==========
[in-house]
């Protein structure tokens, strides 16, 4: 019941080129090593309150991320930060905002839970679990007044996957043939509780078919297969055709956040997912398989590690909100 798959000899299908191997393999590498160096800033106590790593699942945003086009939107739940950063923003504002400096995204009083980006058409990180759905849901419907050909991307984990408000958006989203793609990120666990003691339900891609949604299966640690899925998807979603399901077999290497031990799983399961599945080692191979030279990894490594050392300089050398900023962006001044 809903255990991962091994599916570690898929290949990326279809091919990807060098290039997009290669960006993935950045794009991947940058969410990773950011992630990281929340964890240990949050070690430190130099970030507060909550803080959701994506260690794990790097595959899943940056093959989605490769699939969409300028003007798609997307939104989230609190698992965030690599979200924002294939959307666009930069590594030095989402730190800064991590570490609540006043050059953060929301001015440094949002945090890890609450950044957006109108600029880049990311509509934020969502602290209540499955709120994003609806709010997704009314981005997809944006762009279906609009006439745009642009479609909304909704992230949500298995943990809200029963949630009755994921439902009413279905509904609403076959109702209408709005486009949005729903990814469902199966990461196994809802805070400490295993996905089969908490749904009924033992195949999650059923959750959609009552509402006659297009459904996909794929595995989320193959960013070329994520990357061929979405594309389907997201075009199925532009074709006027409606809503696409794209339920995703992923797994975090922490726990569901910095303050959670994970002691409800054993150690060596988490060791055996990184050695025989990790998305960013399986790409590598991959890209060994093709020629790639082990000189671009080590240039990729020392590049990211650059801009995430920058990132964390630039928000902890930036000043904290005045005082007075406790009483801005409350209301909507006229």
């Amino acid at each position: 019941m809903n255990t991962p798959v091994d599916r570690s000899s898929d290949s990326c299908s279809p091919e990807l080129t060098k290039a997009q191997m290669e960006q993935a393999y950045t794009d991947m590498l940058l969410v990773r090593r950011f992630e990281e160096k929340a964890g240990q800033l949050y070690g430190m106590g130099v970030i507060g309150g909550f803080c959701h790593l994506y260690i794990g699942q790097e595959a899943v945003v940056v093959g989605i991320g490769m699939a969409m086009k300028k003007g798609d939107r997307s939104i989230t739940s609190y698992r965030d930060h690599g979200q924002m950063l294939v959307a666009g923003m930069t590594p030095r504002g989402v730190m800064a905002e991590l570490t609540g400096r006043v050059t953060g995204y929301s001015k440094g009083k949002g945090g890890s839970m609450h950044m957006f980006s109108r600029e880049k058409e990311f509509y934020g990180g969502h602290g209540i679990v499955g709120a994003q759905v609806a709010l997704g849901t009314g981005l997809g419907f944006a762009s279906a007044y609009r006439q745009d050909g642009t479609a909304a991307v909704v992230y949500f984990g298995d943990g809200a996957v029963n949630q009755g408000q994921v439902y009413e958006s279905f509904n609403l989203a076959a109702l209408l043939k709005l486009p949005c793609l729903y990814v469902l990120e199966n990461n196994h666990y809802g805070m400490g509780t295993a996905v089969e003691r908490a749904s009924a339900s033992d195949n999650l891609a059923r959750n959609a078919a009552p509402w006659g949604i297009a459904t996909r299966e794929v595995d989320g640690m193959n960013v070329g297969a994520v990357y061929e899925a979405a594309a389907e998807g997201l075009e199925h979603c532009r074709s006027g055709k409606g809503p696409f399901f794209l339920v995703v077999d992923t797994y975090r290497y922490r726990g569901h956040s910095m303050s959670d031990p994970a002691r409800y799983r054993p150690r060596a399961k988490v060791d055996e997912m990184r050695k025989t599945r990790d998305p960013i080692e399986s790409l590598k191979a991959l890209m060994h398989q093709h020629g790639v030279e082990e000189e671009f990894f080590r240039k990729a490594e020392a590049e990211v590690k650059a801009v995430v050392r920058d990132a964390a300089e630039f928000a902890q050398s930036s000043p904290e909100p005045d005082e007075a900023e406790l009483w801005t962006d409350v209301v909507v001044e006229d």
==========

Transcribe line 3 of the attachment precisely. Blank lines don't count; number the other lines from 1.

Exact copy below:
């Amino acid at each position: 019941m809903n255990t991962p798959v091994d599916r570690s000899s898929d290949s990326c299908s279809p091919e990807l080129t060098k290039a997009q191997m290669e960006q993935a393999y950045t794009d991947m590498l940058l969410v990773r090593r950011f992630e990281e160096k929340a964890g240990q800033l949050y070690g430190m106590g130099v970030i507060g309150g909550f803080c959701h790593l994506y260690i794990g699942q790097e595959a899943v945003v940056v093959g989605i991320g490769m699939a969409m086009k300028k003007g798609d939107r997307s939104i989230t739940s609190y698992r965030d930060h690599g979200q924002m950063l294939v959307a666009g923003m930069t590594p030095r504002g989402v730190m800064a905002e991590l570490t609540g400096r006043v050059t953060g995204y929301s001015k440094g009083k949002g945090g890890s839970m609450h950044m957006f980006s109108r600029e880049k058409e990311f509509y934020g990180g969502h602290g209540i679990v499955g709120a994003q759905v609806a709010l997704g849901t009314g981005l997809g419907f944006a762009s279906a007044y609009r006439q745009d050909g642009t479609a909304a991307v909704v992230y949500f984990g298995d943990g809200a996957v029963n949630q009755g408000q994921v439902y009413e958006s279905f509904n609403l989203a076959a109702l209408l043939k709005l486009p949005c793609l729903y990814v469902l990120e199966n990461n196994h666990y809802g805070m400490g509780t295993a996905v089969e003691r908490a749904s009924a339900s033992d195949n999650l891609a059923r959750n959609a078919a009552p509402w006659g949604i297009a459904t996909r299966e794929v595995d989320g640690m193959n960013v070329g297969a994520v990357y061929e899925a979405a594309a389907e998807g997201l075009e199925h979603c532009r074709s006027g055709k409606g809503p696409f399901f794209l339920v995703v077999d992923t797994y975090r290497y922490r726990g569901h956040s910095m303050s959670d031990p994970a002691r409800y799983r054993p150690r060596a399961k988490v060791d055996e997912m990184r050695k025989t599945r990790d998305p960013i080692e399986s790409l590598k191979a991959l890209m060994h398989q093709h020629g790639v030279e082990e000189e671009f990894f080590r240039k990729a490594e020392a590049e990211v590690k650059a801009v995430v050392r920058d990132a964390a300089e630039f928000a902890q050398s930036s000043p904290e909100p005045d005082e007075a900023e406790l009483w801005t962006d409350v209301v909507v001044e006229d």